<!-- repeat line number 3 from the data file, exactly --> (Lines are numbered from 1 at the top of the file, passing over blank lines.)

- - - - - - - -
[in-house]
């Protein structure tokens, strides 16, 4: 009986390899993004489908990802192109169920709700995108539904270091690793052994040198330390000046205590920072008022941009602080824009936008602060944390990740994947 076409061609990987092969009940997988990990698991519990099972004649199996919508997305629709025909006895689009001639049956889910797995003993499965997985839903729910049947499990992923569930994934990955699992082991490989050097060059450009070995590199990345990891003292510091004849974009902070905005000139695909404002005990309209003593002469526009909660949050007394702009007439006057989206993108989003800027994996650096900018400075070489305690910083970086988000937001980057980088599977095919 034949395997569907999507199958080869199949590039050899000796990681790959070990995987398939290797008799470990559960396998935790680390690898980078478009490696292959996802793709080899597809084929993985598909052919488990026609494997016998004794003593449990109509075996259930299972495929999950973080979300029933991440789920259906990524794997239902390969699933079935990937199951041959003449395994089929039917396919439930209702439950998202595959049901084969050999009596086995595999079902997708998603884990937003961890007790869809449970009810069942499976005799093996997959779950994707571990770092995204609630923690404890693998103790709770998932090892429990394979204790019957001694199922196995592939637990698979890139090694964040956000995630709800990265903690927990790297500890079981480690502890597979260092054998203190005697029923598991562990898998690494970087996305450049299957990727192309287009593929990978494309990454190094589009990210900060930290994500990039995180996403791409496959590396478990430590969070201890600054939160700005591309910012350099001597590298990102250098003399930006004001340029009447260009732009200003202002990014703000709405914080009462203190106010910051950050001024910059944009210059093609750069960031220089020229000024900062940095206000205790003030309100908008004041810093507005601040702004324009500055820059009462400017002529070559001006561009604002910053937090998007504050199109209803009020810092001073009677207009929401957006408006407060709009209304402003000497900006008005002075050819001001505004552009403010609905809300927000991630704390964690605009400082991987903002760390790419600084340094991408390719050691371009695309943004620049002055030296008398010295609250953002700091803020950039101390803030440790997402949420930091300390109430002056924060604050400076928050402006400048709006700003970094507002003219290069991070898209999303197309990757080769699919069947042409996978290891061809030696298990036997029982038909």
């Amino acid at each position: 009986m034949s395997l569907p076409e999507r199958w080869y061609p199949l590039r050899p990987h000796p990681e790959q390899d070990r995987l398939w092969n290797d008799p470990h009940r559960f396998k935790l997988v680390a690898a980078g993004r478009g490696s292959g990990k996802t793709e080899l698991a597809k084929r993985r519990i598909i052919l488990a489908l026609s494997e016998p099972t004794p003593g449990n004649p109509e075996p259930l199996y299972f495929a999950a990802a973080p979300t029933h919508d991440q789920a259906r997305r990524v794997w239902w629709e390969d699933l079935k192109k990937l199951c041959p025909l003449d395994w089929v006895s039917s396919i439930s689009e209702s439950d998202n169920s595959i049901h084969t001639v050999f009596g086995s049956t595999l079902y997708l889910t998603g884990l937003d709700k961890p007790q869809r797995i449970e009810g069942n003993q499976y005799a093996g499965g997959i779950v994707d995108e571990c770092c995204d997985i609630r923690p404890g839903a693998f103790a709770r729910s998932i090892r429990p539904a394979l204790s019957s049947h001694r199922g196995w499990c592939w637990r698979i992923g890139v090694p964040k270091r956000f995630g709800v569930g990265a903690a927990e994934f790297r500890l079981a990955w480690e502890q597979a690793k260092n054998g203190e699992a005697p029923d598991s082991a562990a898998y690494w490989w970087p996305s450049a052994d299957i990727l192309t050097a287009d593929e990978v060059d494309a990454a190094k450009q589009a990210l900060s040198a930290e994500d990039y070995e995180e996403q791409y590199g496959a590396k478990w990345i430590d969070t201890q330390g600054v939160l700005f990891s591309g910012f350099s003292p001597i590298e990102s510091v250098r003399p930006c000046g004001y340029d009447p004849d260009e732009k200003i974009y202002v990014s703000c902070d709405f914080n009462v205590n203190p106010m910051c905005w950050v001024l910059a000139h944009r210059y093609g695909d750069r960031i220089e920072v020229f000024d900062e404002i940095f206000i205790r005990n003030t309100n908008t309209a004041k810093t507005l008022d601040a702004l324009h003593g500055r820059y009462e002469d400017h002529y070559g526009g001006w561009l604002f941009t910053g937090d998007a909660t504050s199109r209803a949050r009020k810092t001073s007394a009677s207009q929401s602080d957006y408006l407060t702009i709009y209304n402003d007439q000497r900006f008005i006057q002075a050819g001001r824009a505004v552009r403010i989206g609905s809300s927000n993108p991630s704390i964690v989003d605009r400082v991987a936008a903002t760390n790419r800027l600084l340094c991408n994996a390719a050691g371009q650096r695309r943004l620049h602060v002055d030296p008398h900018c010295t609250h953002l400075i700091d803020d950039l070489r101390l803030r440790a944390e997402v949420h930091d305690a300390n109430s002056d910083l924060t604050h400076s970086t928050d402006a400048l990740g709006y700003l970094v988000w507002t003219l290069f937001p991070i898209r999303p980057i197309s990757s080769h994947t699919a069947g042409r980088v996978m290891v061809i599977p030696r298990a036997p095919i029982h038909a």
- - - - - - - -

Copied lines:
């Amino acid at each position: 009986m034949s395997l569907p076409e999507r199958w080869y061609p199949l590039r050899p990987h000796p990681e790959q390899d070990r995987l398939w092969n290797d008799p470990h009940r559960f396998k935790l997988v680390a690898a980078g993004r478009g490696s292959g990990k996802t793709e080899l698991a597809k084929r993985r519990i598909i052919l488990a489908l026609s494997e016998p099972t004794p003593g449990n004649p109509e075996p259930l199996y299972f495929a999950a990802a973080p979300t029933h919508d991440q789920a259906r997305r990524v794997w239902w629709e390969d699933l079935k192109k990937l199951c041959p025909l003449d395994w089929v006895s039917s396919i439930s689009e209702s439950d998202n169920s595959i049901h084969t001639v050999f009596g086995s049956t595999l079902y997708l889910t998603g884990l937003d709700k961890p007790q869809r797995i449970e009810g069942n003993q499976y005799a093996g499965g997959i779950v994707d995108e571990c770092c995204d997985i609630r923690p404890g839903a693998f103790a709770r729910s998932i090892r429990p539904a394979l204790s019957s049947h001694r199922g196995w499990c592939w637990r698979i992923g890139v090694p964040k270091r956000f995630g709800v569930g990265a903690a927990e994934f790297r500890l079981a990955w480690e502890q597979a690793k260092n054998g203190e699992a005697p029923d598991s082991a562990a898998y690494w490989w970087p996305s450049a052994d299957i990727l192309t050097a287009d593929e990978v060059d494309a990454a190094k450009q589009a990210l900060s040198a930290e994500d990039y070995e995180e996403q791409y590199g496959a590396k478990w990345i430590d969070t201890q330390g600054v939160l700005f990891s591309g910012f350099s003292p001597i590298e990102s510091v250098r003399p930006c000046g004001y340029d009447p004849d260009e732009k200003i974009y202002v990014s703000c902070d709405f914080n009462v205590n203190p106010m910051c905005w950050v001024l910059a000139h944009r210059y093609g695909d750069r960031i220089e920072v020229f000024d900062e404002i940095f206000i205790r005990n003030t309100n908008t309209a004041k810093t507005l008022d601040a702004l324009h003593g500055r820059y009462e002469d400017h002529y070559g526009g001006w561009l604002f941009t910053g937090d998007a909660t504050s199109r209803a949050r009020k810092t001073s007394a009677s207009q929401s602080d957006y408006l407060t702009i709009y209304n402003d007439q000497r900006f008005i006057q002075a050819g001001r824009a505004v552009r403010i989206g609905s809300s927000n993108p991630s704390i964690v989003d605009r400082v991987a936008a903002t760390n790419r800027l600084l340094c991408n994996a390719a050691g371009q650096r695309r943004l620049h602060v002055d030296p008398h900018c010295t609250h953002l400075i700091d803020d950039l070489r101390l803030r440790a944390e997402v949420h930091d305690a300390n109430s002056d910083l924060t604050h400076s970086t928050d402006a400048l990740g709006y700003l970094v988000w507002t003219l290069f937001p991070i898209r999303p980057i197309s990757s080769h994947t699919a069947g042409r980088v996978m290891v061809i599977p030696r298990a036997p095919i029982h038909a």